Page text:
The Fairy’s Challenge

Rooms Available double-checked that his plastic kirtle and tinsel belt were shiny and presentable, and then hurried inside the Castle of Lost Buttons, at the edge of the Garbage Mountains.

“Oh, Rooms, it’s you!” shrieked a young sprite wrapped in yarn and brandishing a pair of bottle caps.

“Hello, Twenty MCG. Are you playing any music tonight?”

“Oh yes!” she replied, bashing the bottle caps together rhythmically. “Do you think you’ll steal something nice this year?”

“No, this year I’m presenting the challenges,” said Rooms, puffing up his chest and holding out the purple jar filled with those important slips of paper.

“Oh. That’s boring.” She looked crestfallen.

“Actually, it’s an honor acknowledging my great expertise with the Large City people and my fine-tuned skills at recognizing difficulty of acquisition, usefulness, and value,” Rooms Available said, exasperated. Silly young thing, he thought, can’t wait for her turn to compete. Looking at it from entirely the wrong perspective!

“Can I peek at them?” she asked, reaching out to unscrew the jar’s lid.

“Of course not. That would be interference. You’ll just have to wait with everyone else. I wrote them all myself and I think they’re quite well done.” She really was an irritating sprite.

“Rooms Available, come over here. We’re about to start,” called one of the judges from a large red couch against the wall.

“They’re about to start? I’m late,” cried Twenty MCG as she flew off, frantically banging her bottle caps together.

Rooms hurried over to the judges.

“Sit down. The couch is quite comfortable,” said Judge BYOB, pulling up the red cloth to reveal a soggy paperback. Music started as fairies overhead banged bottle caps, scraped rusty forks, and blew through panpipes made from straws.

This year’s forty contestants, every fairy past spritehood who had not yet abandoned adventure for more scholarly pursuits, settled onto the dried-leaf floor before the red couch. Every eye in the room watched Rooms Available’s jar. It quivered, as though all this intense concentration might shatter it, although the effect really came from Rooms’s trembling hands.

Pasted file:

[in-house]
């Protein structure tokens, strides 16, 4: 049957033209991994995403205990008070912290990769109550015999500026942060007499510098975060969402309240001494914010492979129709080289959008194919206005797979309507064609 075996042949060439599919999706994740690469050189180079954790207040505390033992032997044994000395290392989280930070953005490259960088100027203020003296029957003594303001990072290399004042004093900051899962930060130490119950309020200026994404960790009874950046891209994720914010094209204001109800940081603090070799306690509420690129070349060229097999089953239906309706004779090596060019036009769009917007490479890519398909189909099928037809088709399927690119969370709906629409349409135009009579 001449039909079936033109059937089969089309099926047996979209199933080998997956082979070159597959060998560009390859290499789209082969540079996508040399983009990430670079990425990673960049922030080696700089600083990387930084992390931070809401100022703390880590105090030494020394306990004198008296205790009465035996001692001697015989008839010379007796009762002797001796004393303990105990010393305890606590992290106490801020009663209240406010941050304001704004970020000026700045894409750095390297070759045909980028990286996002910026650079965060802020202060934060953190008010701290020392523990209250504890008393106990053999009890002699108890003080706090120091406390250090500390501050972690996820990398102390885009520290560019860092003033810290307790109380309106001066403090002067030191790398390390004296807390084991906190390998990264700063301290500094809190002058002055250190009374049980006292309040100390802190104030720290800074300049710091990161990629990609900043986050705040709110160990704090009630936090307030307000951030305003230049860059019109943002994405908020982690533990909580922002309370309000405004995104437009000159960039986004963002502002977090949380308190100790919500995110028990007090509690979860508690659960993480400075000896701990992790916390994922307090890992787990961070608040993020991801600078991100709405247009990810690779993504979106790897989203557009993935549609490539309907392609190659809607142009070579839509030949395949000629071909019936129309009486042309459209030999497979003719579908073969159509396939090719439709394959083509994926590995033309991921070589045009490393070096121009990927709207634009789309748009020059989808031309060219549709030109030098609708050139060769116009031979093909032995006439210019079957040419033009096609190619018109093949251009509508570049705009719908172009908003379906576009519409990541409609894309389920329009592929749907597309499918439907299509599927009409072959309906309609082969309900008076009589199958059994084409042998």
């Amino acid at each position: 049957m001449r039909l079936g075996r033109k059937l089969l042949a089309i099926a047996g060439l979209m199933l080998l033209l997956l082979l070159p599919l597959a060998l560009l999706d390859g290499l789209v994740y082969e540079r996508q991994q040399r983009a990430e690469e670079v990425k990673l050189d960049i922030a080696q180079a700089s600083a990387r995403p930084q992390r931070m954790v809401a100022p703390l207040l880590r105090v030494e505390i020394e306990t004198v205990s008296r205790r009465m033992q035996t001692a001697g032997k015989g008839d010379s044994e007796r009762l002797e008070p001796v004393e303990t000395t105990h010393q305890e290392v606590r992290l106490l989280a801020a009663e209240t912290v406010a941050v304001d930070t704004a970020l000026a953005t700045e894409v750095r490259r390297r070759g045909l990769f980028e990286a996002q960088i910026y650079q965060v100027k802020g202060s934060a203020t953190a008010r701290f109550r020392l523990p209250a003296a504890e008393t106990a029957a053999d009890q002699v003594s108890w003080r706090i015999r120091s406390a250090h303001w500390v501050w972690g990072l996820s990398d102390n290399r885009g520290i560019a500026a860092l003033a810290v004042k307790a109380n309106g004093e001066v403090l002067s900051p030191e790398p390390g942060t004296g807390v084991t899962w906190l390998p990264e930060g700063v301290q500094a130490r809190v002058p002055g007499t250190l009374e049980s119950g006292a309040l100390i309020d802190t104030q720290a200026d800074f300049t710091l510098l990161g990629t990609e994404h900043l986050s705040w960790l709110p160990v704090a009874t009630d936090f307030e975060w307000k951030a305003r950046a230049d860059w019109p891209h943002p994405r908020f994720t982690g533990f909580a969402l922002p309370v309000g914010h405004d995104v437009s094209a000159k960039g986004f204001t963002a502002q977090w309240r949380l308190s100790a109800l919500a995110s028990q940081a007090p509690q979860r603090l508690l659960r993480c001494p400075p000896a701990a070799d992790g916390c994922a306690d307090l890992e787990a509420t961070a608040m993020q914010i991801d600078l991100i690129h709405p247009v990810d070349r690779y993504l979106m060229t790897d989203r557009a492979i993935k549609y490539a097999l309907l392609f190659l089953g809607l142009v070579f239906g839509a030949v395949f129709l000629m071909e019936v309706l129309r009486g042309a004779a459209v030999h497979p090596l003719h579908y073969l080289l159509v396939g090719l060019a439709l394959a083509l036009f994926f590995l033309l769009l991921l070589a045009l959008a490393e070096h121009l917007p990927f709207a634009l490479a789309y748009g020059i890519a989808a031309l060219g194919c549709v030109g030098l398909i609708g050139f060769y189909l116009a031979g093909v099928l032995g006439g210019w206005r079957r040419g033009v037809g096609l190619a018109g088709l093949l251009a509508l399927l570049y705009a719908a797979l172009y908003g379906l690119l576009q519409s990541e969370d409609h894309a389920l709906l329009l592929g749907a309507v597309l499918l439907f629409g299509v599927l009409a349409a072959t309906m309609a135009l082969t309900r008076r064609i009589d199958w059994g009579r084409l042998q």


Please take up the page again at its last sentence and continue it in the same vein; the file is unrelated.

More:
“Sodium, as youngest fairy, you may go first,” called out Judge BYOB. “Draw wisely.”

Sodium stood. His blue wings fluttered nervously, and his forehead glistened with sweat. Rooms Available held forth the purple jar. The young fairy reached in and swirled the papers around. Finally, he plucked one out.

“A timepiece!” read Sodium and settled back on the floor. The first challenge had been assigned. The youngest fairy now had until the next full moon to beg, borrow, or steal the best timepiece he could. If he did well, he stood to gain a great deal of admiration from the other fairies. The most glamorous and exciting adventures would be immortalized in tales for all the fairies of the castle to hear—until stories of something else wonderful came along.

“Better If,” called out Judge BYOB.

Better If’s ears pricked up at hearing his name. He strutted to the jar and reached down to the very bottom. He yanked out a scrap and unfolded it. Dramatically, he cleared his throat.

“The heart …” Better If paused. He started again, haltingly, without his former bravado. “The heart of a woman / who’ll warm me in cold.”

A mutter spread through the crowd. This challenge was highly unorthodox. The fairies fluttered and buzzed with chatter.

“A heart? What’s that?” asked Twenty MCG.

“If it warms you, it must be burnable!” said a tiny it-sprite.

Throughout the hall, he-fairies, she-fairies, it-fairies and sprites of all kinds whispered excitedly to their neighbors. This was a most mysterious challenge.

The commotion gave Rooms Available several moments to calm himself before anyone could notice that he had turned bright red, or that his wings were twitching uncontrollably.